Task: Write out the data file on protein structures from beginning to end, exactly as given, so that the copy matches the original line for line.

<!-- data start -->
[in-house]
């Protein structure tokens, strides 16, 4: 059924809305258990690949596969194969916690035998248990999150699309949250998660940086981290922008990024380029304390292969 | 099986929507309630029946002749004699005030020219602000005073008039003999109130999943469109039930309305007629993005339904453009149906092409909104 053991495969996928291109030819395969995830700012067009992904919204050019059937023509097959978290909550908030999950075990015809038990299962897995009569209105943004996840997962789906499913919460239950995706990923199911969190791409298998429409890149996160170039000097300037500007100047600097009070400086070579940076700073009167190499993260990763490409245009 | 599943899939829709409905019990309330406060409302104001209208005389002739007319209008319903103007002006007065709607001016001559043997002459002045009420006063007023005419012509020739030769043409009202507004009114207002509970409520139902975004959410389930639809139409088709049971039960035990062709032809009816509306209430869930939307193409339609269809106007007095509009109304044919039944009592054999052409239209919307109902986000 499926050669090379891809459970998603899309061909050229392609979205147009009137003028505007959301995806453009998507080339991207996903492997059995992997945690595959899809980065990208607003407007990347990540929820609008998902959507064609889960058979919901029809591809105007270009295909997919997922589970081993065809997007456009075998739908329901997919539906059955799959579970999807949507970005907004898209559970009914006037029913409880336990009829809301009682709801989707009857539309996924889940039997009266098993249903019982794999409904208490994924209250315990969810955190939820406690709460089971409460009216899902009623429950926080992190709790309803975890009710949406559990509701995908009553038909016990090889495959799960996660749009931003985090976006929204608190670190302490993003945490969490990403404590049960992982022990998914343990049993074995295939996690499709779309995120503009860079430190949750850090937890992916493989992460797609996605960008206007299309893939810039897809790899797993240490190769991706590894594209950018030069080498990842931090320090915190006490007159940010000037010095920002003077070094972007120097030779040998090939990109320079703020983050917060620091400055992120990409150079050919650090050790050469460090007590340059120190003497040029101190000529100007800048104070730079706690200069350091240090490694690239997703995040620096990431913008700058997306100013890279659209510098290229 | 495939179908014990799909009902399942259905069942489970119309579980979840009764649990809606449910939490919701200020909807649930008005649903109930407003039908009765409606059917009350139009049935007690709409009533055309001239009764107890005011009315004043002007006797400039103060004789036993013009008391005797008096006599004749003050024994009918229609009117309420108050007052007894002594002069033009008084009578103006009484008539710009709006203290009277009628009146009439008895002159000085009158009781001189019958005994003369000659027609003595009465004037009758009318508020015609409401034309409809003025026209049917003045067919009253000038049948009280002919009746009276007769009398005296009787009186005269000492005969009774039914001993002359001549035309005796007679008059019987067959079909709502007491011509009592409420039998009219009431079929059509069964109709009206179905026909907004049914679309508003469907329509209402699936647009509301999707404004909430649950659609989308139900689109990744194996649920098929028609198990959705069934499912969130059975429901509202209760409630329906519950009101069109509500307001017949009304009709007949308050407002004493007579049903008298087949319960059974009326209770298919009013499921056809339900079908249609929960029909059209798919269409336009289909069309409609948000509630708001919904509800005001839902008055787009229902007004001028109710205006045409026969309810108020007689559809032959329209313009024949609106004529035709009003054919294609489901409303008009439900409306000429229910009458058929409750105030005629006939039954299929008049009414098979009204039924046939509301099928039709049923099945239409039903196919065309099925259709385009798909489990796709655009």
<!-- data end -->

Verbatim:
[in-house]
């Protein structure tokens, strides 16, 4: 059924809305258990690949596969194969916690035998248990999150699309949250998660940086981290922008990024380029304390292969 | 099986929507309630029946002749004699005030020219602000005073008039003999109130999943469109039930309305007629993005339904453009149906092409909104 053991495969996928291109030819395969995830700012067009992904919204050019059937023509097959978290909550908030999950075990015809038990299962897995009569209105943004996840997962789906499913919460239950995706990923199911969190791409298998429409890149996160170039000097300037500007100047600097009070400086070579940076700073009167190499993260990763490409245009 | 599943899939829709409905019990309330406060409302104001209208005389002739007319209008319903103007002006007065709607001016001559043997002459002045009420006063007023005419012509020739030769043409009202507004009114207002509970409520139902975004959410389930639809139409088709049971039960035990062709032809009816509306209430869930939307193409339609269809106007007095509009109304044919039944009592054999052409239209919307109902986000 499926050669090379891809459970998603899309061909050229392609979205147009009137003028505007959301995806453009998507080339991207996903492997059995992997945690595959899809980065990208607003407007990347990540929820609008998902959507064609889960058979919901029809591809105007270009295909997919997922589970081993065809997007456009075998739908329901997919539906059955799959579970999807949507970005907004898209559970009914006037029913409880336990009829809301009682709801989707009857539309996924889940039997009266098993249903019982794999409904208490994924209250315990969810955190939820406690709460089971409460009216899902009623429950926080992190709790309803975890009710949406559990509701995908009553038909016990090889495959799960996660749009931003985090976006929204608190670190302490993003945490969490990403404590049960992982022990998914343990049993074995295939996690499709779309995120503009860079430190949750850090937890992916493989992460797609996605960008206007299309893939810039897809790899797993240490190769991706590894594209950018030069080498990842931090320090915190006490007159940010000037010095920002003077070094972007120097030779040998090939990109320079703020983050917060620091400055992120990409150079050919650090050790050469460090007590340059120190003497040029101190000529100007800048104070730079706690200069350091240090490694690239997703995040620096990431913008700058997306100013890279659209510098290229 | 495939179908014990799909009902399942259905069942489970119309579980979840009764649990809606449910939490919701200020909807649930008005649903109930407003039908009765409606059917009350139009049935007690709409009533055309001239009764107890005011009315004043002007006797400039103060004789036993013009008391005797008096006599004749003050024994009918229609009117309420108050007052007894002594002069033009008084009578103006009484008539710009709006203290009277009628009146009439008895002159000085009158009781001189019958005994003369000659027609003595009465004037009758009318508020015609409401034309409809003025026209049917003045067919009253000038049948009280002919009746009276007769009398005296009787009186005269000492005969009774039914001993002359001549035309005796007679008059019987067959079909709502007491011509009592409420039998009219009431079929059509069964109709009206179905026909907004049914679309508003469907329509209402699936647009509301999707404004909430649950659609989308139900689109990744194996649920098929028609198990959705069934499912969130059975429901509202209760409630329906519950009101069109509500307001017949009304009709007949308050407002004493007579049903008298087949319960059974009326209770298919009013499921056809339900079908249609929960029909059209798919269409336009289909069309409609948000509630708001919904509800005001839902008055787009229902007004001028109710205006045409026969309810108020007689559809032959329209313009024949609106004529035709009003054919294609489901409303008009439900409306000429229910009458058929409750105030005629006939039954299929008049009414098979009204039924046939509301099928039709049923099945239409039903196919065309099925259709385009798909489990796709655009």